In “An ABC of Translating Poetry,” Willis Barnstone says “Translation is the art of revelation. It makes the unknown known. The translator artist has the fever and craft to recognize, recreate, and reveal the work of the other artist. But even when famous at home, the work comes into an alien city as an orphan with no past to its readers. In rags, hand-me-downs, or dramatic black capes of glory, it is surprise, morning, a distinctive stranger. The orphan is Don Quijote de la Mancha in Chicago…A translation dwells in exile.”

Translation opens potential in the translation language, too. New possibilities for expression, new ways of seeing and hearing. In “The Task of the Translator”, Walter Benjamin observes that “the mother tongue of the translator is transformed as well.” He says “the basic error of the translator is that he preserves the state in which his own language happens to be instead of allowing his language to be powerfully affected by the foreign tongue.”

Literature must travel, and as it travels it transforms, like religion or technology or food. Tomatoes didn’t originate in Italy but who can imagine Italian cuisine without them? “Great poetry lives in a state of perpetual transformation, perpetual translation: the poem dies when it has no place to go,” wrote Eliot Weinberger in his compact classic, Nineteen Ways of Looking at Wang Wei.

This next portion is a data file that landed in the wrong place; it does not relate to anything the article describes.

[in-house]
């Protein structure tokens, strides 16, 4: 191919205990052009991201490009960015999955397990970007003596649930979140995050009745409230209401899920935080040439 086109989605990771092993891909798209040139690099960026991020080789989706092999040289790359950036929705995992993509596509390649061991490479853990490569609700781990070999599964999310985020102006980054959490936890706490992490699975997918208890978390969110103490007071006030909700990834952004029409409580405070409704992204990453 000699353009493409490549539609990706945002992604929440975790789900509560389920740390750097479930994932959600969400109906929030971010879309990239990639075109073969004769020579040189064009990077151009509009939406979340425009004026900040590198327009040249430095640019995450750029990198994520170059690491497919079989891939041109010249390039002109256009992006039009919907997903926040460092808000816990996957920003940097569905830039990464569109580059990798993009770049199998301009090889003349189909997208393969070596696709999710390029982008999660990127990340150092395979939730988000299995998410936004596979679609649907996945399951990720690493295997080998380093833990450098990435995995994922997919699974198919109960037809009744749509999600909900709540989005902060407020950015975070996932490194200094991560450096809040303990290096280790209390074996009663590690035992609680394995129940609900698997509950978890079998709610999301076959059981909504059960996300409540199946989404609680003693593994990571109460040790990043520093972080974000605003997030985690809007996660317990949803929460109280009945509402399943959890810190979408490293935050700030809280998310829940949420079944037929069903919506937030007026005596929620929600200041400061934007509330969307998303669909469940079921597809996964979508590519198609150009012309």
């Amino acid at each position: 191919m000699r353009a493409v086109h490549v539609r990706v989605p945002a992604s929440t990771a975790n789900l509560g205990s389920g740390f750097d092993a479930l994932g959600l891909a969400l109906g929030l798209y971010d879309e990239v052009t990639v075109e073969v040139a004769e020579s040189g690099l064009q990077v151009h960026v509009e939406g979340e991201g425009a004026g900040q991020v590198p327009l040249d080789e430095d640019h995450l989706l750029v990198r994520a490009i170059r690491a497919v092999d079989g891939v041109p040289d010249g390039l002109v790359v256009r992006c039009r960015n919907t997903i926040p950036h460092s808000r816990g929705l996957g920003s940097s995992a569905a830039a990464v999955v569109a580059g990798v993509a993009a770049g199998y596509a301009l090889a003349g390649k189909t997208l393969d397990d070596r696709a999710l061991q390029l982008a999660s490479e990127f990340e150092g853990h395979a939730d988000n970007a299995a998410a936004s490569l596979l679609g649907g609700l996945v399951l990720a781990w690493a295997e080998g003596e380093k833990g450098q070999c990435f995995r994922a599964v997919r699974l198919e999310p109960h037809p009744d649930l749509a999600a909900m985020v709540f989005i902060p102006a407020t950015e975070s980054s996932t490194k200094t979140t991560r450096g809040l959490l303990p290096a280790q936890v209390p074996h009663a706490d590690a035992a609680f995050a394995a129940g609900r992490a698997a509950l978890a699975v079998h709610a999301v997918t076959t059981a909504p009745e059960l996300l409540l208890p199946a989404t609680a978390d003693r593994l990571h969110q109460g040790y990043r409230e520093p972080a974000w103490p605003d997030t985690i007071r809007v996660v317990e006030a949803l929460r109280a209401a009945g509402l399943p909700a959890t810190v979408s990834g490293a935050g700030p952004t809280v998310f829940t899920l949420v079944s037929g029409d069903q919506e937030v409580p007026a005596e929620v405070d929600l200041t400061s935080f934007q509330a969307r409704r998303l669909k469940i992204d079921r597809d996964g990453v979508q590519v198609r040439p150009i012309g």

These sentiments and ideas are touchstones in my own views of translation and writing, formed over many years of reading and writing and translating. As a teenager and young writer, much of the work I found most inspiring was in translation. Translations into English of Neruda and Vallejo, Mayakovsky and Rimbaud, were unspeakably exciting and inspiring. They were not only portals into other worlds but presented a toolbox for new ways of seeing and imagining, and innovative ways of writing in English. As a translator myself, I hope to provide that experience for other young writers.

I translate from Dutch, Spanish, and Portuguese. Some of my literary translations from Spanish and Portuguese have been published in Rattapallax, Asymptote, Poetry, Subtroptics, Metamorphosis, A Piccioletta Barca, Antigonish, The Dodge, Puerto del Sol, and more. Over the past several years, I have been working on translating poems and prose of the Brazilian writer, Lêdo Ivo. My translations won the 2022 Poetry International Chapbook Prize for In Light of My Tropic of Water: Poems of Lêdo Ivo and will appear as a folio in the Summer 2023 issue.

Asymptote Summer 2021: Identities (Identidades), Fruit in 1940 (A fruta em 1940), The Earth Is Round (A terra é redonda).

Poetry August 2021: To Vermin (Aos roedores)

The Dodge January 2022: The Crows (Os corvos), Cockroach (A barata), Image of the Desert (Imagem do deserto)